Android and openness is something we talk about all the time, but the recent developments in the industry point towards inherent flaws with this very premise. Be it from bloggers, political institutions or corporations, Android is seemingly not open enough. The “War on Openness” is ironically becoming an open war, where many players are increasing their stakes and scope to try and land a bigger hold - or at the very least, restrict Google’s - on what is the world’s...
Samsung Galaxy S III Kernel Source Released
As we previously mentioned, the Samsung Galaxy S III has had more than its fair share of excitement. From firmware leaks, to ported apps, and then the official firmware release continues. To say the device has seem some activity is an understatement.
Now, Samsung has released the GPL-compliant kernel source code for the device, which enables kernel developers to start creating the custom kernels we know and love. In order to make things more convenient for future SGS3 kernel developers, XDA Recognized Developer cdesai has mirrored Samsung’s official release on Github in an effort to provide more efficient code access to developers. The code is split up into several independent branches, breaking it up into unmodified and modified—with the modified being labeled as master, which developers can use for future tweaks and bug fixes.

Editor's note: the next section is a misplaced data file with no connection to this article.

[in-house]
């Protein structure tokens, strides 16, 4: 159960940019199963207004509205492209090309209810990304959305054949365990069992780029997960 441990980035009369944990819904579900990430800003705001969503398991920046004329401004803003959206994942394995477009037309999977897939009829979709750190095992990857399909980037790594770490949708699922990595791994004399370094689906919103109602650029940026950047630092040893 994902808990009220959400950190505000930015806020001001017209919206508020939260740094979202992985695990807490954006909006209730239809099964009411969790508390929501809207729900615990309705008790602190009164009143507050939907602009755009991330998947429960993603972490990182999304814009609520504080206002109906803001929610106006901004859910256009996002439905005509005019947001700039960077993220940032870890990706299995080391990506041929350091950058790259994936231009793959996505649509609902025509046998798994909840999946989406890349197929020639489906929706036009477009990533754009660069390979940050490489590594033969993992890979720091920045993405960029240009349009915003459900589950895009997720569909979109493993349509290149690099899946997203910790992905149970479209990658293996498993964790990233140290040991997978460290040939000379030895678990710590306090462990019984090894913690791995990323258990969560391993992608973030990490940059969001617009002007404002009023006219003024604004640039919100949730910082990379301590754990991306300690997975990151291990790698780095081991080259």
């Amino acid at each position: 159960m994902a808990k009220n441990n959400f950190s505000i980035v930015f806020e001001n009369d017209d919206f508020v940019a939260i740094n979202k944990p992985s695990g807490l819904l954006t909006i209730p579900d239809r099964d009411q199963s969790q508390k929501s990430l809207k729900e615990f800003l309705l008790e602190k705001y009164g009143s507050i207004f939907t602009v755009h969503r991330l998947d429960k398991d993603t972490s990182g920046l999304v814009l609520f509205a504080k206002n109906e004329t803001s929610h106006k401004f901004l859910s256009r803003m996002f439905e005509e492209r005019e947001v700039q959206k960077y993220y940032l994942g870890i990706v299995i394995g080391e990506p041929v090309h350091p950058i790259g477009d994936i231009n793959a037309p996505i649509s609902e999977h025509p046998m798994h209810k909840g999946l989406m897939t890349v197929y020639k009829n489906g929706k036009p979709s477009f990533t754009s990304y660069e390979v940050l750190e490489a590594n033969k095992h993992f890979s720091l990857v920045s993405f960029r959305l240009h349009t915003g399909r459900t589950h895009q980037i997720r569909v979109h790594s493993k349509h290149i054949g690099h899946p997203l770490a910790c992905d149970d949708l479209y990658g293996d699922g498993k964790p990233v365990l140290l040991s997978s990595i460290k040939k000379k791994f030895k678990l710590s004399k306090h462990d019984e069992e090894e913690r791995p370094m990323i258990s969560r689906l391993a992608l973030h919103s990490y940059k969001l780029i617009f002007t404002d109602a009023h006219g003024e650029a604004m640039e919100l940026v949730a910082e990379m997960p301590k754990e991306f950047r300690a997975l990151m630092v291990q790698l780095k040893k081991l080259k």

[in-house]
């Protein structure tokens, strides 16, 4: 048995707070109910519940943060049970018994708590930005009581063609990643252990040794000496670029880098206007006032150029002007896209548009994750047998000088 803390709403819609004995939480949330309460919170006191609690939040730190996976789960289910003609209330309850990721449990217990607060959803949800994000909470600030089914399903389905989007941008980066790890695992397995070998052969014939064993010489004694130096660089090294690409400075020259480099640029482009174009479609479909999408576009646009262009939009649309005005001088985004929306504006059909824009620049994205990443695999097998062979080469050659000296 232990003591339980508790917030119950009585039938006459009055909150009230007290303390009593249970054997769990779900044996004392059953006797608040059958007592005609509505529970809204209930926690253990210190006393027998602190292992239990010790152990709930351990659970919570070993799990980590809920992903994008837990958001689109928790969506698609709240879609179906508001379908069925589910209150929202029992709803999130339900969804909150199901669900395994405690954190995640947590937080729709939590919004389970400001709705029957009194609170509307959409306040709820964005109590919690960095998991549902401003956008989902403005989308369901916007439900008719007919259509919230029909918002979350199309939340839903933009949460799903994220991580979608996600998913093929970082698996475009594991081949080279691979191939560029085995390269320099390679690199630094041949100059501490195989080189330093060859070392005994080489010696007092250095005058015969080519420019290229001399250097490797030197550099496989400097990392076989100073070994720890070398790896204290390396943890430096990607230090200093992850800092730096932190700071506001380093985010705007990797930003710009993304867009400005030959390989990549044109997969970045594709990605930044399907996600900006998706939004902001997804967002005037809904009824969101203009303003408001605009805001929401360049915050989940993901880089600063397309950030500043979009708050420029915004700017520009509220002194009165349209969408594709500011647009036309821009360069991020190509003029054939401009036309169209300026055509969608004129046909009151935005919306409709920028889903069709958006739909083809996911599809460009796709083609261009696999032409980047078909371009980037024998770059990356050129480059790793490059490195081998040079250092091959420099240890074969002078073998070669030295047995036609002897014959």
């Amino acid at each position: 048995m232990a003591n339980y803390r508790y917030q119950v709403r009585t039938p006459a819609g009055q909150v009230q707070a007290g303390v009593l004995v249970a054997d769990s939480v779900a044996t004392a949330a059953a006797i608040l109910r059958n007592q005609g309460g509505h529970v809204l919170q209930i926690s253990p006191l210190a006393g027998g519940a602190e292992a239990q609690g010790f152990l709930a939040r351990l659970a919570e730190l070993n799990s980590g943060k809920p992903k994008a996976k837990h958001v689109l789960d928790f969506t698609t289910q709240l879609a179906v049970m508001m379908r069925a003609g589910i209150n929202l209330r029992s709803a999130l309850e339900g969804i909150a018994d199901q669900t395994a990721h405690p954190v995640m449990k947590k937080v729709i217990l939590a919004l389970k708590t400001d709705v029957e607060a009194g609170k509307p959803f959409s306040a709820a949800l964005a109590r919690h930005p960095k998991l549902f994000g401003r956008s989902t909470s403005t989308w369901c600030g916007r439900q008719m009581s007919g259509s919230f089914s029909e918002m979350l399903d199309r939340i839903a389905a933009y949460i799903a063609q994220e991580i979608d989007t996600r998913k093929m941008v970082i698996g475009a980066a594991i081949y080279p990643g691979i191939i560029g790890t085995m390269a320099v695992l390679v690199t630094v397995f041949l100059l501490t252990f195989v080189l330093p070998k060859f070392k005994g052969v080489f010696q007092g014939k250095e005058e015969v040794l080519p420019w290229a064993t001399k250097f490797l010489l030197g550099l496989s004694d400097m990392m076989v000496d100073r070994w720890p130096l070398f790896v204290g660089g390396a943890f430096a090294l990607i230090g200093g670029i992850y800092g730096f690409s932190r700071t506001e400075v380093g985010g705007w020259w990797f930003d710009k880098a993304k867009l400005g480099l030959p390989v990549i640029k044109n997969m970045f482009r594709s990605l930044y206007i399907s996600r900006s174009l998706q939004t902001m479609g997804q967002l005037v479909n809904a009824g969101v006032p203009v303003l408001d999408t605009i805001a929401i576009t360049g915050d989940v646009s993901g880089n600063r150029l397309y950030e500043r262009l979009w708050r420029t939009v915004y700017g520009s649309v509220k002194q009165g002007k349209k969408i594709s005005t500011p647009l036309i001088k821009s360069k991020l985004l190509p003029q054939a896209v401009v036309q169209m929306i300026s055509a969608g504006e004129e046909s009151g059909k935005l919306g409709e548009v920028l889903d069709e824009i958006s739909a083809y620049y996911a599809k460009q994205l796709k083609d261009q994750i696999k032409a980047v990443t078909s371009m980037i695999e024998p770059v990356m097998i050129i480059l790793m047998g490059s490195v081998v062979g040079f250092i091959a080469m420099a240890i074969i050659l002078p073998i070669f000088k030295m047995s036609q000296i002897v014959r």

For more information, head over to the original thread.
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Smartphone cameras have advanced so tremendously over the past few years that they have almost completely replaced point and shoot digital cameras for the most of us. Furthermore, since our smartphones are always with us, the majority of us end up taking tons of photos throughout the lifespan of our devices. But what happens to all the old photos you take? Do you store them on an external hard-drive or keep them backed up to an online cloud service like Flickr? Let us know what your favorite way of storing old photos is and why.
Before the release of Android 5.0 Lollipop, the Holo Design guidelines served as the official reference for Android design, right from IceCream Sandwich to KitKat. However, updates to the guidelines were few and far between, leading to a lack of synchronization between Android design and current UI/UX trends. Google seems to have learned from their mistake the last time around, and earlier this week, a significant update was released for the Material Design guidelines, marking the second revision in less...